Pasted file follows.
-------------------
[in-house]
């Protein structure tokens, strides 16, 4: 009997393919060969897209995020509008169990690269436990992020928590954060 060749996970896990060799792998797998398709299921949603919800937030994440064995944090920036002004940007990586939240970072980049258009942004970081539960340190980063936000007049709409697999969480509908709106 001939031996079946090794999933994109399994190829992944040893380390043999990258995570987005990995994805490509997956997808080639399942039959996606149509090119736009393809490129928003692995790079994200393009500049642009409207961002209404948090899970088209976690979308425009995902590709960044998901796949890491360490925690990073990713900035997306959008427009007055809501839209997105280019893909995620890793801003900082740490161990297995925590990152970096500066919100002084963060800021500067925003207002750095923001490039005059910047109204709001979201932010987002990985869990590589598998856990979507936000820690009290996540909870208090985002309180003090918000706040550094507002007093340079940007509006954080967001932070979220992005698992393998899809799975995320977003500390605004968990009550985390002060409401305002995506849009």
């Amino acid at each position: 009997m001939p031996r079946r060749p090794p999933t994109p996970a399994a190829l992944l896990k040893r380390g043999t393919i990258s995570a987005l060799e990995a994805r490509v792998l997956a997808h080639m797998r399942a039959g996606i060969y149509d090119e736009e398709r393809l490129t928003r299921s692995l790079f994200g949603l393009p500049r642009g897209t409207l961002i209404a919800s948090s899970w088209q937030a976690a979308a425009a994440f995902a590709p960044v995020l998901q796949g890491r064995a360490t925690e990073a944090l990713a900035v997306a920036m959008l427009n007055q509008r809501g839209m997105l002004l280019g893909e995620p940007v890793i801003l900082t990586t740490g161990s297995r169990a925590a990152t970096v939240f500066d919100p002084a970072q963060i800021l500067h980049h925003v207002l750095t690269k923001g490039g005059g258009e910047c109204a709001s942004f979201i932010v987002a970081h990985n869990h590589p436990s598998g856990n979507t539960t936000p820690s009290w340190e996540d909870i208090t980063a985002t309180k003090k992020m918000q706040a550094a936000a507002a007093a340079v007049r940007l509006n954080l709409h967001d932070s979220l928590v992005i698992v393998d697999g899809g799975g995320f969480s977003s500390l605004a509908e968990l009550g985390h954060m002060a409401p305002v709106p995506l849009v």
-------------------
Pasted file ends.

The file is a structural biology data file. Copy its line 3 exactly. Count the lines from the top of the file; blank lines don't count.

């Amino acid at each position: 009997m001939p031996r079946r060749p090794p999933t994109p996970a399994a190829l992944l896990k040893r380390g043999t393919i990258s995570a987005l060799e990995a994805r490509v792998l997956a997808h080639m797998r399942a039959g996606i060969y149509d090119e736009e398709r393809l490129t928003r299921s692995l790079f994200g949603l393009p500049r642009g897209t409207l961002i209404a919800s948090s899970w088209q937030a976690a979308a425009a994440f995902a590709p960044v995020l998901q796949g890491r064995a360490t925690e990073a944090l990713a900035v997306a920036m959008l427009n007055q509008r809501g839209m997105l002004l280019g893909e995620p940007v890793i801003l900082t990586t740490g161990s297995r169990a925590a990152t970096v939240f500066d919100p002084a970072q963060i800021l500067h980049h925003v207002l750095t690269k923001g490039g005059g258009e910047c109204a709001s942004f979201i932010v987002a970081h990985n869990h590589p436990s598998g856990n979507t539960t936000p820690s009290w340190e996540d909870i208090t980063a985002t309180k003090k992020m918000q706040a550094a936000a507002a007093a340079v007049r940007l509006n954080l709409h967001d932070s979220l928590v992005i698992v393998d697999g899809g799975g995320f969480s977003s500390l605004a509908e968990l009550g985390h954060m002060a409401p305002v709106p995506l849009v």